11. If You Hate Marijuana Industry Events, Try This Instead

If loud parties aren’t your thing, try an activity or volunteer at an event instead. For example, coming up in Denver, we have a cannabis-friendly yoga class sponsored by Julie’s Natural Edibles and a Wildflower Hike hosted by Women Grow. If there aren’t alternative networking events in your area, talk to your local Women Grow chapter chair about planning one or start your own chapter.

12. Prepare for Social Media Networking

Now you don’t have to do it all but you should commit to at least two social media channels below and use them regularly. (Try a tool like Buffer to post to multiple networks in a single click.

  • Facebook: Everyone has a Facebook account so this has become the de-facto standard for connecting in the cannabis industry as well. I recommend you get acquainted with Facebook Lists so you can separate what you post for your marijuana industry friends from what grandma sees.
  • LinkedIn: Many professionals are finally #ComingOutGreen on LinkedIn. I use LinkedIn as my preferred network for business contacts.
  • Twitter: This is the only major social network that hasn’t kicked cannabis companies off their platform (as far I know).  Facebook & Instagram have closed hundreds of cannabis accounts that could be interpreted as selling illegal drugs. If you’re going to build an audience for your regulated business, Twitter is the current front runner.
  • Instagram: Currently heralded as the most effective social network, Instagram features a distraction-free view for your followers to get to know you.

Have a social network that works better for you? Tell us why in the comments. 

13. Follow Up with the Contacts You Meet

This shouldn’t qualify as weird but I know how many business cards I give out and less than 10% of people follow up afterwards. You will always be remembered well for sending a short note after a marijuana industry event. Even better send them an article or resource that might be helpful to them. If someone did you a favor, send them a real thank you card and they’ll remember you forever.

I connect to people on social media because the business email address they have now will probably be outdated in two years. Keeping track of the person is more useful then keeping track of where they work at the moment. If you’re overwhelmed with contacts and stacks of cards, try a business card scanning tool like Evernote or CamCard.

Your contact list is your single most important resource. Invest in it. Improve it. And you’ll do well.


  1. Love the article! I do have an app to add, which I use for my clients. It’s MassRoots, and it’s a social network just for cannabis enthusiasts. It’s like Instagram, with bong hits. I’ve made a couple business connections there, who will hopefully become future clients. 🙂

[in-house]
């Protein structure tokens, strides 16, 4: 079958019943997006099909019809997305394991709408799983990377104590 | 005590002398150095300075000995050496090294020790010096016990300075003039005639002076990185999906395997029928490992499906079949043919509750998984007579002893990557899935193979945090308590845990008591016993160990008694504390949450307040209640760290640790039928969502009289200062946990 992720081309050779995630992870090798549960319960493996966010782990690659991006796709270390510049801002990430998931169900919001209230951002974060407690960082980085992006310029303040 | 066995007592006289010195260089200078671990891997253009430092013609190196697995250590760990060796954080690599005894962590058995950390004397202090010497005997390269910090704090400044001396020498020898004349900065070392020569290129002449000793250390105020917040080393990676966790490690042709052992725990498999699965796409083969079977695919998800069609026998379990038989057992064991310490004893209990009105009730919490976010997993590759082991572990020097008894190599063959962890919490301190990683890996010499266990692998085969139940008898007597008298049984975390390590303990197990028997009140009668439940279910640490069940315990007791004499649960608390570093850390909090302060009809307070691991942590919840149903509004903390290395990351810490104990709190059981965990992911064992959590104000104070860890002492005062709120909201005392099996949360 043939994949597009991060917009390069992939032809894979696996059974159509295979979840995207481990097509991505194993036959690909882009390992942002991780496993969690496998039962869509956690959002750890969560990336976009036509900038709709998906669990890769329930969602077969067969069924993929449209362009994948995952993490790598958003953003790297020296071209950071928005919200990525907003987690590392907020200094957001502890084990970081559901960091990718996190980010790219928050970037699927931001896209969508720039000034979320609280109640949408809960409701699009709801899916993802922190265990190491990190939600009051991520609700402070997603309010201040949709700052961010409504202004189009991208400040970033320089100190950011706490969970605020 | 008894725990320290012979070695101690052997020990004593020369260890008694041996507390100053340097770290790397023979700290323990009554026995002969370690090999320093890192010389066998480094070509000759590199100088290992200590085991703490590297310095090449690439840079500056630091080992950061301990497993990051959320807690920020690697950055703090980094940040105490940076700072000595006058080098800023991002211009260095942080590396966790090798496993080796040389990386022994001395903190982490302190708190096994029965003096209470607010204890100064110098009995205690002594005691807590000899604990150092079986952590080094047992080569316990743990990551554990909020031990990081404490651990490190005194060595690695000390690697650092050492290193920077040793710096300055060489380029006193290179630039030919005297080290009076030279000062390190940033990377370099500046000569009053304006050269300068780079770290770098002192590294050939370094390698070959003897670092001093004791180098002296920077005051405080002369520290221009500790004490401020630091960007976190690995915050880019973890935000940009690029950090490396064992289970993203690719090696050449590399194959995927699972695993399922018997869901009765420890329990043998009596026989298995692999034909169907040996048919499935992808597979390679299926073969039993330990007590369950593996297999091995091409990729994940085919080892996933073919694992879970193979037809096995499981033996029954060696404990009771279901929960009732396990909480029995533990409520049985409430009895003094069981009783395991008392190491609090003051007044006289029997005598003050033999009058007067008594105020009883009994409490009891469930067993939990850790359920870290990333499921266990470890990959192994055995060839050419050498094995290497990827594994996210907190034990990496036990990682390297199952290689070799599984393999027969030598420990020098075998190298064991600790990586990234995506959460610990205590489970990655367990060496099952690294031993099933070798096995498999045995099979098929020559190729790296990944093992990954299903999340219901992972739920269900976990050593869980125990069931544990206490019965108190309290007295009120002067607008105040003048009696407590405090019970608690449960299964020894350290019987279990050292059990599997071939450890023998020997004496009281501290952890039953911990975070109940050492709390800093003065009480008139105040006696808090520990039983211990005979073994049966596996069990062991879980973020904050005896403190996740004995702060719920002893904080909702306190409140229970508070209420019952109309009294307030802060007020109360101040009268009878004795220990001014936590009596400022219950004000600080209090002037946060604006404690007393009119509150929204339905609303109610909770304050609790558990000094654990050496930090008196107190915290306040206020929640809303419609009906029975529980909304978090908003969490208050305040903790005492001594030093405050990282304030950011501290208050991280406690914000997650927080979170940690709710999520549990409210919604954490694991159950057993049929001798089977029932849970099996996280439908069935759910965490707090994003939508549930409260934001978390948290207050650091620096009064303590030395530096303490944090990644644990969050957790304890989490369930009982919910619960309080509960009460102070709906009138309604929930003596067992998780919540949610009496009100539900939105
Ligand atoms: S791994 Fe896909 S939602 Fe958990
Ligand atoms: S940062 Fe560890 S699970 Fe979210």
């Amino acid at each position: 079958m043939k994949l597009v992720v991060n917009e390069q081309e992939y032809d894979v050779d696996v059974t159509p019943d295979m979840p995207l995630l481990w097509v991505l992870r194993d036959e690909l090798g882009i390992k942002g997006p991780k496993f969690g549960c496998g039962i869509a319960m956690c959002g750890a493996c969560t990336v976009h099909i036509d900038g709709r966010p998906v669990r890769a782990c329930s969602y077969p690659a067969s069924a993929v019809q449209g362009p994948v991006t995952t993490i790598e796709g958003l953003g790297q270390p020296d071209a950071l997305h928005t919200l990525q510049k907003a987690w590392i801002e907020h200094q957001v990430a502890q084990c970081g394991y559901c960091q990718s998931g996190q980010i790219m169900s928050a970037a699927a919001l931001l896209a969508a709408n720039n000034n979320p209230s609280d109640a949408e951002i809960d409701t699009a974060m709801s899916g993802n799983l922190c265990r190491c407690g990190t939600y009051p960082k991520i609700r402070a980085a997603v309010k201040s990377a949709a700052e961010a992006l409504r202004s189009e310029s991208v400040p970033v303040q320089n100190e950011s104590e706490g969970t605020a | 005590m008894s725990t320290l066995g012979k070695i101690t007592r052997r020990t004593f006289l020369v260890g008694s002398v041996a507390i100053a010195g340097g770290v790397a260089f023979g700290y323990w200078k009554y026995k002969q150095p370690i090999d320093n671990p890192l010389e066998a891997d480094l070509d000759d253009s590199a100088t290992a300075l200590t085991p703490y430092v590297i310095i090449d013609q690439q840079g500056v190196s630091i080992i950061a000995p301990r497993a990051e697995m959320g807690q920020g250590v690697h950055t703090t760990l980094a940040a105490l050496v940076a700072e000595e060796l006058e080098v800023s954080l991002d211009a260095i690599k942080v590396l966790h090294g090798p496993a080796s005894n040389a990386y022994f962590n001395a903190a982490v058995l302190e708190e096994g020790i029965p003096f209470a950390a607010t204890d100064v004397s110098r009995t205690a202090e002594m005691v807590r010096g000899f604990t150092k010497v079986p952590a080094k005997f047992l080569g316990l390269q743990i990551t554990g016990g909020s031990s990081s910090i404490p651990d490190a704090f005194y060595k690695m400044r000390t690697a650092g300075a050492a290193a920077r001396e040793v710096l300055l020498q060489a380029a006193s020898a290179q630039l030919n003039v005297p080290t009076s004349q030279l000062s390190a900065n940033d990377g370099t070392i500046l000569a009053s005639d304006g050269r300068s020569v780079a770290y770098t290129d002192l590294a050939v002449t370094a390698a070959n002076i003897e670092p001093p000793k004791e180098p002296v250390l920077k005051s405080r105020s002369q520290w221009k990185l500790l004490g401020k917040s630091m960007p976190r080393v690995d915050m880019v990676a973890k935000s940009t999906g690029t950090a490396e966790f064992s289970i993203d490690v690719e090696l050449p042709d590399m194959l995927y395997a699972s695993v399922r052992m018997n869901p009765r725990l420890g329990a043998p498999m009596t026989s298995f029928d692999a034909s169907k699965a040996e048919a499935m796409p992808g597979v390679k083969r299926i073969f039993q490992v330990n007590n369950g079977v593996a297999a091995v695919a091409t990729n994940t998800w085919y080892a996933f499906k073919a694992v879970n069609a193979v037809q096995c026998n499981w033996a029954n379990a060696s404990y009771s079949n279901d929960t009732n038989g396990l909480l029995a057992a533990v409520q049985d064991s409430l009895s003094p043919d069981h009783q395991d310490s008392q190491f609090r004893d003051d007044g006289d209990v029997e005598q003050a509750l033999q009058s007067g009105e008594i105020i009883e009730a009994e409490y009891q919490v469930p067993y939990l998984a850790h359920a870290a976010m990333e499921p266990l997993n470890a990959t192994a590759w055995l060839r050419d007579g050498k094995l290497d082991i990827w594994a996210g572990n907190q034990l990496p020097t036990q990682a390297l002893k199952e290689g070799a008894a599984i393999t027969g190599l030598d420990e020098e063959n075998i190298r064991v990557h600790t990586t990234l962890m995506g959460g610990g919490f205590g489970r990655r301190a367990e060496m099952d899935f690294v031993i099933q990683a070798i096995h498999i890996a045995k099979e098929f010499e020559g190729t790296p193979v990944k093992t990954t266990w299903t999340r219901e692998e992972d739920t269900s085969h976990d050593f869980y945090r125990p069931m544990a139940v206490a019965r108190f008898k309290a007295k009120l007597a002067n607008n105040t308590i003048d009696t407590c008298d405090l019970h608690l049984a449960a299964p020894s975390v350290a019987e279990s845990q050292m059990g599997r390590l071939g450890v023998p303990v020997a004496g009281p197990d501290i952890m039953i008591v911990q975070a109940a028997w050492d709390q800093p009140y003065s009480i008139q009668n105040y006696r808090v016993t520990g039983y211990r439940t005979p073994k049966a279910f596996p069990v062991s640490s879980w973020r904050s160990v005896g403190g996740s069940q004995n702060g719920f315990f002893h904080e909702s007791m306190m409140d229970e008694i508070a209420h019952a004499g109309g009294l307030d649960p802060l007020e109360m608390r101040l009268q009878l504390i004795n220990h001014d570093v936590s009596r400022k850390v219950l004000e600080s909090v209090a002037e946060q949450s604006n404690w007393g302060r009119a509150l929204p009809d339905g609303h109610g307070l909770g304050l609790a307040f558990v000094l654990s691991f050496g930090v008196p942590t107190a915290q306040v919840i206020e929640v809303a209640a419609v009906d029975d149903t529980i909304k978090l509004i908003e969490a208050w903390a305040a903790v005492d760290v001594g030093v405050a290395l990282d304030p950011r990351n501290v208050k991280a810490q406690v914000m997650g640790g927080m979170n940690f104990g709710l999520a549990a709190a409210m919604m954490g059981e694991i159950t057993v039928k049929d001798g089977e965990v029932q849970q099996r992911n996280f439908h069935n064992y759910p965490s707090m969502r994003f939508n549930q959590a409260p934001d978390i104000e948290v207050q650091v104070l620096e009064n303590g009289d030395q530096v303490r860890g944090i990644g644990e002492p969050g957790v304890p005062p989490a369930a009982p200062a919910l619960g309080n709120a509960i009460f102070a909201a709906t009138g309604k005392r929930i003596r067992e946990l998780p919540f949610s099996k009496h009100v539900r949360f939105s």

• Hey, Amy! Just started following you on Twitter. I just wanted to double down on MassRoots. It definitely skews much younger, and I wish the app had more functionality, but the community can’t be beat. You should add us, Amy! @99hightide.

    • What’s your screen name? Follow me ! Elevatedalchemy

    • I’m a MassRoots Fam member. I’ve been absent for a few months, the laws and business have changed in the great state of TX. I had to stop playing for a while, but after reading this, I’m just going to restructure. : [email protected]

  2. Women’s Grow is becoming known as the “to attend” cannabis meetings. Great group of business savvy women here in Las Vegas. (PS – its Durban with an ‘a’ as in Durban South Africa)

    • Thanks Patrice! We need some cannabis-friendly spell check here 🙂

  3. You ladies are awesome!!! I really want to be a part of this beautiful business,
    but it’s not even medically legal in Texas and I’m not sure what I’d do exactly.
    Keep up the good work!! Sincerely,


  4. Great tips in this article, thank you. I would also recommend Vistaprint as a source of professional-looking business cards and marketing materials. If you are not currently working with a graphic designer, they offer pre-designed templates where you can simply add your information… I would love to connect with a Women Grow chapter in Seattle… is there one here, and if so, who to contact? Thank you.

  5. One thing I’ve heard folks complaining about at networking events where they know no one is “how to start or break into a conversation?” Sometimes if you’re just standing around looking lost a sympathetic soul will make the first move. I guess I am asking about how to “break the ice” especially if you are just learning about the industry and are truly “green”. Great article. Thanks!

    • It’s mostly about confidence or some tools that make you look confident. Make a goal of talking to at least 10 people before you leave. You don’t need any special lines or tricks. Just find anyone who isn’t currently occupied and say hello. Everyone is at networking events to network and they’re just as scared as you are or they would have already said hello.

      Try going into each conversation with how you can contribute to the other people. Instead of just talking about you, find ways to help and connect other people. If you’re really shy, offer to help greet or register people for events so you meet everyone by default.

  6. Thank you for the tips, great article. See you in LV in November?

    • Yes! We’ll be in Las Vegas for MJBizCon.